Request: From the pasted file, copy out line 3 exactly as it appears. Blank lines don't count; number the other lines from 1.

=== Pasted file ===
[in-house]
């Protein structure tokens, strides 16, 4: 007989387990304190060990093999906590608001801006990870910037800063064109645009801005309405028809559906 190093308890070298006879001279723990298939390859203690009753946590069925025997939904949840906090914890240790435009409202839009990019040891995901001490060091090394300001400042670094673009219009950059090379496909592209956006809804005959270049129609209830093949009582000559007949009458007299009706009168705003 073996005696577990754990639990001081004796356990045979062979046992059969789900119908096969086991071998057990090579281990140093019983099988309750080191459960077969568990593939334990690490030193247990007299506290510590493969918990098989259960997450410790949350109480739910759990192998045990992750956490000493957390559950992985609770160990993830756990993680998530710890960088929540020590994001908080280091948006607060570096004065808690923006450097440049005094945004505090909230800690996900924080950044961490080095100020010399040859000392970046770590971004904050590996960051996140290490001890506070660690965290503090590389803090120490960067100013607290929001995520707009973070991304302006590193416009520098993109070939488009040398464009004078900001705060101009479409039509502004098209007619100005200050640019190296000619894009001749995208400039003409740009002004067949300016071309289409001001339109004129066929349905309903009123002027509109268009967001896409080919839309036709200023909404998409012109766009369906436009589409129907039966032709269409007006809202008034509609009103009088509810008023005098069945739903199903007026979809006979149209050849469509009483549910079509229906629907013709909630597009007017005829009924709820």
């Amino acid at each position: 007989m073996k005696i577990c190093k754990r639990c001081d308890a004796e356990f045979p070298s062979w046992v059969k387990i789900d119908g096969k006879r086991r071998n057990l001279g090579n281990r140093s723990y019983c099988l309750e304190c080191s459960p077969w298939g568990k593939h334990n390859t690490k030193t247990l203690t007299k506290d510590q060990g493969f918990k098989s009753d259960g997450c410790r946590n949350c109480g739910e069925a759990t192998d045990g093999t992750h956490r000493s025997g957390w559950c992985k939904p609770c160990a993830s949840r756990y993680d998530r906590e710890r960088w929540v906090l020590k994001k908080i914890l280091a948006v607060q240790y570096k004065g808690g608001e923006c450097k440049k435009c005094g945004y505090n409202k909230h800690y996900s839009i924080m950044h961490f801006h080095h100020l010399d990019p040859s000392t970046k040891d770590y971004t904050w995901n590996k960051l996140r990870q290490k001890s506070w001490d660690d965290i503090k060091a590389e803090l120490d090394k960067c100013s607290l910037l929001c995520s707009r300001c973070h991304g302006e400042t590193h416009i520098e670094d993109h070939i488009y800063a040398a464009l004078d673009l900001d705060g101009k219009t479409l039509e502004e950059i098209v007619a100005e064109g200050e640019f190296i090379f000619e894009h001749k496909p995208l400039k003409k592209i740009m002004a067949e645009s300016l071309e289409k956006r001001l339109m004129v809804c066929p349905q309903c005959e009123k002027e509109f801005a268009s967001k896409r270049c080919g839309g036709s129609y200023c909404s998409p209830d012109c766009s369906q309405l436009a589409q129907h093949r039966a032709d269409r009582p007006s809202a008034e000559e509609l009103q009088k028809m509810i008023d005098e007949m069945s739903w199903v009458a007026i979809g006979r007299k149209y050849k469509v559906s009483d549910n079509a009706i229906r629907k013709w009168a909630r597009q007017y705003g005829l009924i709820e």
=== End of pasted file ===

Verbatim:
């Amino acid at each position: 007989m073996k005696i577990c190093k754990r639990c001081d308890a004796e356990f045979p070298s062979w046992v059969k387990i789900d119908g096969k006879r086991r071998n057990l001279g090579n281990r140093s723990y019983c099988l309750e304190c080191s459960p077969w298939g568990k593939h334990n390859t690490k030193t247990l203690t007299k506290d510590q060990g493969f918990k098989s009753d259960g997450c410790r946590n949350c109480g739910e069925a759990t192998d045990g093999t992750h956490r000493s025997g957390w559950c992985k939904p609770c160990a993830s949840r756990y993680d998530r906590e710890r960088w929540v906090l020590k994001k908080i914890l280091a948006v607060q240790y570096k004065g808690g608001e923006c450097k440049k435009c005094g945004y505090n409202k909230h800690y996900s839009i924080m950044h961490f801006h080095h100020l010399d990019p040859s000392t970046k040891d770590y971004t904050w995901n590996k960051l996140r990870q290490k001890s506070w001490d660690d965290i503090k060091a590389e803090l120490d090394k960067c100013s607290l910037l929001c995520s707009r300001c973070h991304g302006e400042t590193h416009i520098e670094d993109h070939i488009y800063a040398a464009l004078d673009l900001d705060g101009k219009t479409l039509e502004e950059i098209v007619a100005e064109g200050e640019f190296i090379f000619e894009h001749k496909p995208l400039k003409k592209i740009m002004a067949e645009s300016l071309e289409k956006r001001l339109m004129v809804c066929p349905q309903c005959e009123k002027e509109f801005a268009s967001k896409r270049c080919g839309g036709s129609y200023c909404s998409p209830d012109c766009s369906q309405l436009a589409q129907h093949r039966a032709d269409r009582p007006s809202a008034e000559e509609l009103q009088k028809m509810i008023d005098e007949m069945s739903w199903v009458a007026i979809g006979r007299k149209y050849k469509v559906s009483d549910n079509a009706i229906r629907k013709w009168a909630r597009q007017y705003g005829l009924i709820e």